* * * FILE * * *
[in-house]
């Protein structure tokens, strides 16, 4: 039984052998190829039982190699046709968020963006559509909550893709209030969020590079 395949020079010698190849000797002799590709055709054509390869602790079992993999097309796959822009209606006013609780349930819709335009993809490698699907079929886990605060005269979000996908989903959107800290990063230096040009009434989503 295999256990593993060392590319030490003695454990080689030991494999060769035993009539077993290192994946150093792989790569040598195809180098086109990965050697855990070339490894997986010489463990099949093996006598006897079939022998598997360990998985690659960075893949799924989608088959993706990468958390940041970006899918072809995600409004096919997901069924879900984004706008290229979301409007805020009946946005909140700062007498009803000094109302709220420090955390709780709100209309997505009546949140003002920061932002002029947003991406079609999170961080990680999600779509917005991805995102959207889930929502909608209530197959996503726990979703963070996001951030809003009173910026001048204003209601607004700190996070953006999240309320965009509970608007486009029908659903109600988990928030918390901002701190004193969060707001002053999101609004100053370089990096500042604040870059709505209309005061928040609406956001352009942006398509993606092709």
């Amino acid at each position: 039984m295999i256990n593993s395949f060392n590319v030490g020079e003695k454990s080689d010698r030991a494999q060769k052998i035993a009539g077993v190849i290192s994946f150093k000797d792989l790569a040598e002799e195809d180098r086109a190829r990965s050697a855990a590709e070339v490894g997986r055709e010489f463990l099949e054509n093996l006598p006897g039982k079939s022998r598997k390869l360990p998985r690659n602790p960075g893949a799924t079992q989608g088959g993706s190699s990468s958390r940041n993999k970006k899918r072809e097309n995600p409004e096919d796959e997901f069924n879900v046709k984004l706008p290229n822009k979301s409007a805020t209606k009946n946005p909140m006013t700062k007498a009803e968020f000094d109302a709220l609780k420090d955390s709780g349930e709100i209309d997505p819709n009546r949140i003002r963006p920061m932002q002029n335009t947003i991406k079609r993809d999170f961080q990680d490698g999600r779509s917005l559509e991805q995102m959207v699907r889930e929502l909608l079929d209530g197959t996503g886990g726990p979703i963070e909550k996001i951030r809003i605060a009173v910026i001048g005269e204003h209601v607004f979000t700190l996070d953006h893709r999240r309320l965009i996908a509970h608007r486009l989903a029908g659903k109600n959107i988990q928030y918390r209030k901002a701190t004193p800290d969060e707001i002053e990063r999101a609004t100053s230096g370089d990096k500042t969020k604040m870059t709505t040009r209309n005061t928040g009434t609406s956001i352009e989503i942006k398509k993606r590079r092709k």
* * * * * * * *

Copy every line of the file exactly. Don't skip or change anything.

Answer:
[in-house]
């Protein structure tokens, strides 16, 4: 039984052998190829039982190699046709968020963006559509909550893709209030969020590079 395949020079010698190849000797002799590709055709054509390869602790079992993999097309796959822009209606006013609780349930819709335009993809490698699907079929886990605060005269979000996908989903959107800290990063230096040009009434989503 295999256990593993060392590319030490003695454990080689030991494999060769035993009539077993290192994946150093792989790569040598195809180098086109990965050697855990070339490894997986010489463990099949093996006598006897079939022998598997360990998985690659960075893949799924989608088959993706990468958390940041970006899918072809995600409004096919997901069924879900984004706008290229979301409007805020009946946005909140700062007498009803000094109302709220420090955390709780709100209309997505009546949140003002920061932002002029947003991406079609999170961080990680999600779509917005991805995102959207889930929502909608209530197959996503726990979703963070996001951030809003009173910026001048204003209601607004700190996070953006999240309320965009509970608007486009029908659903109600988990928030918390901002701190004193969060707001002053999101609004100053370089990096500042604040870059709505209309005061928040609406956001352009942006398509993606092709």
């Amino acid at each position: 039984m295999i256990n593993s395949f060392n590319v030490g020079e003695k454990s080689d010698r030991a494999q060769k052998i035993a009539g077993v190849i290192s994946f150093k000797d792989l790569a040598e002799e195809d180098r086109a190829r990965s050697a855990a590709e070339v490894g997986r055709e010489f463990l099949e054509n093996l006598p006897g039982k079939s022998r598997k390869l360990p998985r690659n602790p960075g893949a799924t079992q989608g088959g993706s190699s990468s958390r940041n993999k970006k899918r072809e097309n995600p409004e096919d796959e997901f069924n879900v046709k984004l706008p290229n822009k979301s409007a805020t209606k009946n946005p909140m006013t700062k007498a009803e968020f000094d109302a709220l609780k420090d955390s709780g349930e709100i209309d997505p819709n009546r949140i003002r963006p920061m932002q002029n335009t947003i991406k079609r993809d999170f961080q990680d490698g999600r779509s917005l559509e991805q995102m959207v699907r889930e929502l909608l079929d209530g197959t996503g886990g726990p979703i963070e909550k996001i951030r809003i605060a009173v910026i001048g005269e204003h209601v607004f979000t700190l996070d953006h893709r999240r309320l965009i996908a509970h608007r486009l989903a029908g659903k109600n959107i988990q928030y918390r209030k901002a701190t004193p800290d969060e707001i002053e990063r999101a609004t100053s230096g370089d990096k500042t969020k604040m870059t709505t040009r209309n005061t928040g009434t609406s956001i352009e989503i942006k398509k993606r590079r092709k």